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    "Of what appreciable value is it to any man, as an individual, that he is allowed a voice in choosing these public masters? His voice is only one of several millions."..., 2008-01-02 19:03:22 | Main | Um, if Bush neither vetoed nor..., 2008-01-03 10:40:27

    why we should read old back issues of The National Review:

    The song goes:

    To my knowledge there is just one man
    That's really a true American 
    That's George Lincoln Rockwell
    I know for a fact he hates commies 
    Cuz he picketed the movie Exodus
    

    Just an obscure cultural artifact of some insignificance, I think I even flexed my google-fu at it one day to no effect. The story, far as it goes, goes:

    At the same time, National Review did an editorial about the attempt of George Lincoln Rockwell, the head of the American Nazi party, to speak in New York city. The editorial criticized the "mob of Jews who hurled insults at him. Some lunged at him, and were kept from Rockwell's throat only by a cordon of policemen. Are we 'against' the Jews whose pressure kept Rockwell from exercising his constitutional right to speak, and who would, if given the chance, have beat him bloody? Of course." But the editorial admirable defence of "the constitutional right to speak" had a limit; a paragraph later the editors are criticizing the civil rights movement for their "theatrical" challenge to white supremacy in the south, a response which was "met, inevitably, by a spastic response. By violence." (This editorial, quoted by Novick, is from the June 3, 1961 issue of National Review). In effect, the editors were arguing that civil rights protesters in the south were as provocative as American Nazis marching in a Jewish neighbourhood in New York (with the violent response of white southerners receiving considerably more sympathy than those of Jewish counter-protestors). Itís worth noting that George Lincoln Rockwell had a slight connection with National Review: before becoming a Nazi he had been commissioned by the magazine to promote its profile among college students.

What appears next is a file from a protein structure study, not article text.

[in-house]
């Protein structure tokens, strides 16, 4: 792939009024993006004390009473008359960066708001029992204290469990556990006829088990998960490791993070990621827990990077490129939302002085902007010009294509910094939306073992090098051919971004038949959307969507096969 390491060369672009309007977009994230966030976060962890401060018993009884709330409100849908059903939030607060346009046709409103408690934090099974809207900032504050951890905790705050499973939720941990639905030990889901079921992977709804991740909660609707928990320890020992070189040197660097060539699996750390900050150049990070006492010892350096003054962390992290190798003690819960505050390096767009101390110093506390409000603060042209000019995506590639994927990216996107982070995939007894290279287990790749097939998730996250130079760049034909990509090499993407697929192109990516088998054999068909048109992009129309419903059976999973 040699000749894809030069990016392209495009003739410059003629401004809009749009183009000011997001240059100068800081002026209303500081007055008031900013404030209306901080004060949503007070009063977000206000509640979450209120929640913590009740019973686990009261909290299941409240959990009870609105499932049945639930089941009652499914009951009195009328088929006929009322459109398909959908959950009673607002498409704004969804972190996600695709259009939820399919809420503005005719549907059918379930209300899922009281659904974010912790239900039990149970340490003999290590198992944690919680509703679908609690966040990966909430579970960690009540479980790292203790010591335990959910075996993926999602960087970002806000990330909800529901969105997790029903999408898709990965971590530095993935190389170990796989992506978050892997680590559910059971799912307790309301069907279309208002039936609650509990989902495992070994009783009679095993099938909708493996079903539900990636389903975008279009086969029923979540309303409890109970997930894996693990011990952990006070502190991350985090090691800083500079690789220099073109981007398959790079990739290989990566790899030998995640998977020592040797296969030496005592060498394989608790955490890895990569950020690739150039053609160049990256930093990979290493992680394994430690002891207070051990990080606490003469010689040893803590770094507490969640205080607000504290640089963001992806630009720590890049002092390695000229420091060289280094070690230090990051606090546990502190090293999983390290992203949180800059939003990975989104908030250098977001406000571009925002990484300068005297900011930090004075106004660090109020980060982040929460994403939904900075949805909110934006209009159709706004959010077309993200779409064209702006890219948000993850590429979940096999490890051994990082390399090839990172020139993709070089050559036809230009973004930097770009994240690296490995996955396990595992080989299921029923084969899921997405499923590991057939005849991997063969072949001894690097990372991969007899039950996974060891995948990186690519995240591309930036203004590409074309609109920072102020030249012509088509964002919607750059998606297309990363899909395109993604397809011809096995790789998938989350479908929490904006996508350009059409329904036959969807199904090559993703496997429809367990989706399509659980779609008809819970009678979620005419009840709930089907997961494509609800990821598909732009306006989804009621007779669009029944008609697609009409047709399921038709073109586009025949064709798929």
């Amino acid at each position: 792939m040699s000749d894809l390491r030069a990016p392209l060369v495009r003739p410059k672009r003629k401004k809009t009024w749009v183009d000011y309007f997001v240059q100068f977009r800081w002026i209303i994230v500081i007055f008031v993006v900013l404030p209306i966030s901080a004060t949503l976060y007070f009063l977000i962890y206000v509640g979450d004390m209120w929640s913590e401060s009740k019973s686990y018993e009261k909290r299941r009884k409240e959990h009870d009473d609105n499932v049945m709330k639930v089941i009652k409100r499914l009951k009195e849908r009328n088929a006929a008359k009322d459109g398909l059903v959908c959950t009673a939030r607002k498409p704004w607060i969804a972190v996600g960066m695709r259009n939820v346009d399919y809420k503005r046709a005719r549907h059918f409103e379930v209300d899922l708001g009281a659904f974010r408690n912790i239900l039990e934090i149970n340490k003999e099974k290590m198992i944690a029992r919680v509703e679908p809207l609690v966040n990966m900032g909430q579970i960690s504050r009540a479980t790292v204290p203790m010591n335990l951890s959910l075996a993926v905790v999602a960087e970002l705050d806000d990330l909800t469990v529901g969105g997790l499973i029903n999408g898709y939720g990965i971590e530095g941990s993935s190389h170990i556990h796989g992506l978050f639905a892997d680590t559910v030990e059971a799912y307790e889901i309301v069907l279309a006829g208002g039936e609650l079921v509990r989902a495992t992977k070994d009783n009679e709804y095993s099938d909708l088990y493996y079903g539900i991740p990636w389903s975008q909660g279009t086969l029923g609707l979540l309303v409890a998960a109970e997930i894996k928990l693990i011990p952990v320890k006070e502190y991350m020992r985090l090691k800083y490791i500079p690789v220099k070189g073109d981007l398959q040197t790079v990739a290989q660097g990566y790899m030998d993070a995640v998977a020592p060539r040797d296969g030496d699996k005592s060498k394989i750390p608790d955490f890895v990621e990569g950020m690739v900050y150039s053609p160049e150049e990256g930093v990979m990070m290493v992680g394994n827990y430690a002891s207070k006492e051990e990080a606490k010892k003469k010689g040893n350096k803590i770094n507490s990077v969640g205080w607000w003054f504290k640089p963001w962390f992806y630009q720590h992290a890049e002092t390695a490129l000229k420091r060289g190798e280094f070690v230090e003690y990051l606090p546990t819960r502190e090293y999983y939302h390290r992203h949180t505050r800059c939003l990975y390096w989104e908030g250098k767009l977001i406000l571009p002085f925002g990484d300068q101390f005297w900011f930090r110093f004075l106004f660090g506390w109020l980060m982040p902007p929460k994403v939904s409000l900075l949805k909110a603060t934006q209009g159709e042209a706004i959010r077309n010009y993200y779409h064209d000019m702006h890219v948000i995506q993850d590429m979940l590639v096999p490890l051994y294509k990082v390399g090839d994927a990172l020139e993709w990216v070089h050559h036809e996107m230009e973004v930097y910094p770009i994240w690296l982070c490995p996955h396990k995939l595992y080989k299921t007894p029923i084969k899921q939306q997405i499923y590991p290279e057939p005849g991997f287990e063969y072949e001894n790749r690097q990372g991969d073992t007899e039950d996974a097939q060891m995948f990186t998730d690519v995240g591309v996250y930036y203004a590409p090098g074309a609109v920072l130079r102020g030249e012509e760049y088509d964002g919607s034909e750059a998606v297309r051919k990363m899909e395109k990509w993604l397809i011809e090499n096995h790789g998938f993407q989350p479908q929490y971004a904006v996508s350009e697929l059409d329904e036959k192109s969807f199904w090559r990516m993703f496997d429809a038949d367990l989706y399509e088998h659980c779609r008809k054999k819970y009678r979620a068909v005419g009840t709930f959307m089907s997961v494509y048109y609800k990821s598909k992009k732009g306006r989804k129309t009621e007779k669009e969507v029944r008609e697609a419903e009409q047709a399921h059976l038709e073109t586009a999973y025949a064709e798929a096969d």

I'm glad somebody's cleared that up for me. But the reason you should read old back issues of The National Review is probably for the lascivious entendres about Mussolini's "massive, handsome head".


:: posted by buermann @ 2008-01-03 09:59:41 CST | link





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